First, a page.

jenn

Thursday, March 08, 2007

International Women's Day

Happy Women's Day!

Last night I watched a movie "5 in the Afternoon" about girls in Afghanistan after the Taliban, one in particular who would like to become first woman President of her country.

Throughout the film we are treated to girls' voices reading from religious texts, about how men should not look at women, that girls and women should not lift their veils or allow a man's lust to be provoked by seeing them, and how a woman dancing is sinful. If a man sees a woman's face uncovered, he hides against a wall and asks God to forgive his sin.

The power of the gaze has never been so conflicted.

There is no happy ending to this movie; the father won't let the girl study, let alone work, and he sees blasphemy everywhere in the 'new' Afghanistan. It's not very hopeful.

I do see hope for women gathering, uniting, and educating themselves when I hear of organizations like Peace X Peace, or 60milliongirls or Oprah's new school in Africa.

Much more can be done to get out from under the bushel with our light. Today in the Globe & Mail, a national newspaper, an anglican bishop says Christianity needs to rethink how it looks at sexuality and admits that 2000 years of male influence has skewered things. Now that is news!

We must keep faith in our own power, keep faith in our own bodies, in making our own decisions based on our own knowing. Every woman who believes in herself and speaks her truth adds to the force of the truth being known.

What is the truth? Our fierce, strong beauty and independent thinking, our sensuality and resilience, our belief in each other and in ourselves will carry us through.

Compassion, strength, intelligence, power, caring: these are all feminine virtues.

They can be masculine virtues too - if humans choose so.

Celebrate your wisdom: do something to soothe and uplift yourself and your world today.

in peace,

musemother

Monday, March 05, 2007

Poem for the day

Purdah

A woman kept in a house
is like a cuckoo in a clock.
Her breasts sing with milk
in the middle of the night.

All night the house blows
in the wind, a cradle
on top of a tall tree
or a ship lost at sea.

A man thinks he owns his wife
if she stays in the house
but once she shuts the door behind her
shuts the door on her children behind her
if she shuts the door of her mind
she can fly,
no longer under lock and key.

A mother alone in the house
is like a cat in a cage with two birds,
alone in the house with two children,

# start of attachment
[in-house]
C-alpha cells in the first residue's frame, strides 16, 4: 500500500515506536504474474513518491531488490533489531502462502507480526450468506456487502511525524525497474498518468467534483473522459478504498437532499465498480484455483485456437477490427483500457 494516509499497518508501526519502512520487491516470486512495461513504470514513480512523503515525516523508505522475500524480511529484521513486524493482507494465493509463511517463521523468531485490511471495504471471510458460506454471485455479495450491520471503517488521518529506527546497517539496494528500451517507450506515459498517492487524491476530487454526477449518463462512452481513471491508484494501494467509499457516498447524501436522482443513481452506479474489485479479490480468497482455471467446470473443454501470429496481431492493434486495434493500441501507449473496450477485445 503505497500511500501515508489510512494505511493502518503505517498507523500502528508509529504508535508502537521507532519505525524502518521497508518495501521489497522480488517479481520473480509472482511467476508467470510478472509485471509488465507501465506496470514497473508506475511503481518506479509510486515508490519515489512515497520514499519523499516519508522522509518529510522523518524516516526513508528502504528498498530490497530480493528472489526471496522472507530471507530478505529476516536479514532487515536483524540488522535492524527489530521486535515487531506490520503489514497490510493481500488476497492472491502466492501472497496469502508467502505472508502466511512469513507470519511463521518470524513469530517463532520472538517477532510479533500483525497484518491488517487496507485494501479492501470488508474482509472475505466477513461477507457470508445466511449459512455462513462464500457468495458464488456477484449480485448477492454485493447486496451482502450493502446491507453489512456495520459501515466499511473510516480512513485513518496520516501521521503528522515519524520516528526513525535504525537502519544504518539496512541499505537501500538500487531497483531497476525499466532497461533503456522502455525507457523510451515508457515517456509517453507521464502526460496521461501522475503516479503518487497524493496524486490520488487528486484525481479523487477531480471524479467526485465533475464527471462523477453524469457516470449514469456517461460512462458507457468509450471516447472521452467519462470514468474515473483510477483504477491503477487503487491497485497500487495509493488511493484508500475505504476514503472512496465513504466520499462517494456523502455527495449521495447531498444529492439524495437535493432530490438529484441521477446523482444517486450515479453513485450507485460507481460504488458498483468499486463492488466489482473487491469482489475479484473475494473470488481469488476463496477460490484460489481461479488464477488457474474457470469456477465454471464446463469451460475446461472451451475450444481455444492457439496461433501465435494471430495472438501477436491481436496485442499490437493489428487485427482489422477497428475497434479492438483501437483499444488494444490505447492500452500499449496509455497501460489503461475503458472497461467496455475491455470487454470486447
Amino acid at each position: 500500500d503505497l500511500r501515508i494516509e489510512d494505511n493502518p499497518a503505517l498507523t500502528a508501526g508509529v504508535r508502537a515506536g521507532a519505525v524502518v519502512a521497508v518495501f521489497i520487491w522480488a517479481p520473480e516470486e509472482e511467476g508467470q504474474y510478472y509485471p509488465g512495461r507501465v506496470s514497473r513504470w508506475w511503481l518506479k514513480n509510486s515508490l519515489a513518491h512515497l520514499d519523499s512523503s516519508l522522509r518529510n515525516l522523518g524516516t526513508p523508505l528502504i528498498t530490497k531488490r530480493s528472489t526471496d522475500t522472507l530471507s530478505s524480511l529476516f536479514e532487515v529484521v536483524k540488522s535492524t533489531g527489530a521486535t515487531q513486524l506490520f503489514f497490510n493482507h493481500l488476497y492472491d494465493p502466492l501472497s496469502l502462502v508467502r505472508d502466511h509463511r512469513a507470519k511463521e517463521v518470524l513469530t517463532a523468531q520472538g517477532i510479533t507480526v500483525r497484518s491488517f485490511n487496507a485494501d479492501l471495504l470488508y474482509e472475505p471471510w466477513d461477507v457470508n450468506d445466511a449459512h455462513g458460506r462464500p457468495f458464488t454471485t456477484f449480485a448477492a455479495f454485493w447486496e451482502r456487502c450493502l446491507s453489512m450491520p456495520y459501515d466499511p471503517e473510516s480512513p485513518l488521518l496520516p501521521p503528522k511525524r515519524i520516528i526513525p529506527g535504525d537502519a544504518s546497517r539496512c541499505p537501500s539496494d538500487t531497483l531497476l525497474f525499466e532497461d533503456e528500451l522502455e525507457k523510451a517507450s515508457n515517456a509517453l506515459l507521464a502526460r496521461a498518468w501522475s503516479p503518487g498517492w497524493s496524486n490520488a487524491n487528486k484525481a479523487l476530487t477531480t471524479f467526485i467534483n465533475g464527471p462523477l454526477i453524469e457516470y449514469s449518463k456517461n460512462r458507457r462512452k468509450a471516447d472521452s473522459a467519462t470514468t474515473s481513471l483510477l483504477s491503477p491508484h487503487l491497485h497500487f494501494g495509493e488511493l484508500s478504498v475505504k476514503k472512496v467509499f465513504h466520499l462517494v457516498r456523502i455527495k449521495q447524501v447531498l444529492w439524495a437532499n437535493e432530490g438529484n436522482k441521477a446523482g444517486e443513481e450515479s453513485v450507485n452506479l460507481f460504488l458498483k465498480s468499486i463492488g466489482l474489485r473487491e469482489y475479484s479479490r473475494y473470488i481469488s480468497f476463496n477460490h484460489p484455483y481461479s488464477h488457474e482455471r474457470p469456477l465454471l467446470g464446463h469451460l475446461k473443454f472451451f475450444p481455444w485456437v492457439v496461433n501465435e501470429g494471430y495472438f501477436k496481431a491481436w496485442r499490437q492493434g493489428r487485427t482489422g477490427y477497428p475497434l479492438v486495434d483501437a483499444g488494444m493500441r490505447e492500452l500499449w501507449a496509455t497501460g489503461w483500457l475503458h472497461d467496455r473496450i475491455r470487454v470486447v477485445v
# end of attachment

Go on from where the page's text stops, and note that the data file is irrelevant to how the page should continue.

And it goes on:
in the house without wings.

Her two breasts, two small partridges
rustle in their nest, escape
like two cups overturned,
two loose dice on the floor,
two blind mice running to get the knife.

At night the house does not rock
like a boat at sea.
It is rooted, stands still
like a woman chained to a rock
awaiting rescue, like a cage
rocking on its pole.

The dangerous woman in the veil
sings to the women in the moon
she sings to the old woman in the shoe,
she sings to a woman
in anything else, besides a house.

from "Little Mother"
(Hochelaga Press, Montreal, 1997)

Friday, March 02, 2007

Mothering Myself, too

How can I mother others (read, be gentle), if I can't mother myself?

The first mother-god in our life is our own mother. She appears flawless, beautiful, all knowing, all merciful, kissing boo-boos, wiping tears, untangling curls; until we hit pre-teen years, then wham! she becomes the hag, easy to find fault with - we don't like the way she does her hair or the way she dresses, the clothes she buys for us are uncool, her disgusting personal habits (in our view) gross us out; not to mention the embarassing hoos-hoos over the back yard in search of us at supper time or bed time or the fact that she sees danger lurking on every corner.

In my life, things were complicated by the fact that my mom suffered from the disease of alcoholism - that made the transition to hag come a little quicker. I was the eldest of eight, and harnessed into 'little motherhood' at a young age - diapering babies, holding bottles, feeding pablum to brothers and sisters, babysitting - were all par for the course. Good material for growing up fast. Yet shouldering responsibilities too big for my small shoulders.

When mothering my own children came along, I tried so hard to 'do it right'. Be that perfect mom. Huh! And of course, no one is perfect. I began to resent having the weight of responsibility on my shoulders again. Somewhere down the line I realized my own need for mothering was still unfulfilled - that part of me that hadn't really grown up yet.

So how could I begin to mother myself? Hmmmm, perhaps giving up on that perfectionism, not pushing myself so hard to be all things to all people, not taking on too many tasks at once (which causes panic, anxiety to set in, and mad rushing, which usually results in accidents or at the very least, too much yelling); slowing down, letting things come to me, letting go, not being 'in charge' all the time or feeling overly responsible for everyone in my life. Giving myself a break, taking it one day at a time. Ceasing the self-criticism, harsh self-judgment. Reminding myself that I am ok. I am enough. I am not perfect.

When I am hard on myself, I push the kids too hard. They react, I react, we all get a little crazy. They remind me, chill out, don't sweat it, Relax! They don't need me hovering. They are learning to manage their own time, get homework assignments in on time, get enough sleep, come home on time. (Time is a huge issue here, I'm noticing) I call them reminders. They say, Mom, we know what we have to do! Trust us. They actually need less mothering.

When I don't feel like a 'good mom', when I feel like I'm blowing up too often, talking with other moms is helpful. Having a women's circle is a god-send. Turning to my husband and admitting I'm not the superwoman I think I am is humbling but good for the heart. Letting down my armour, asking for help, sitting in meditation, practising yoga, coming back into the body.

Today, I am nobody's rock. I need mothering myself. Many people may rely on me for leadership, team participation, support, or just companionship and friendly presence. But today, my mother-ship is docked in the service bin. I need some time out for just me, for heart care repairs, for recovery from the mommy battles. Instead of tackling the list of things to do, I'll take a nap.

Snowstorm outside makes me want to stay inside where it's warm.

Breathing in, breathing out, resting, unlatching all the 'shoulds'; the navigational devices and compasses are on 'rest mode' while we wait out the storm.

Breathe with me,

musemom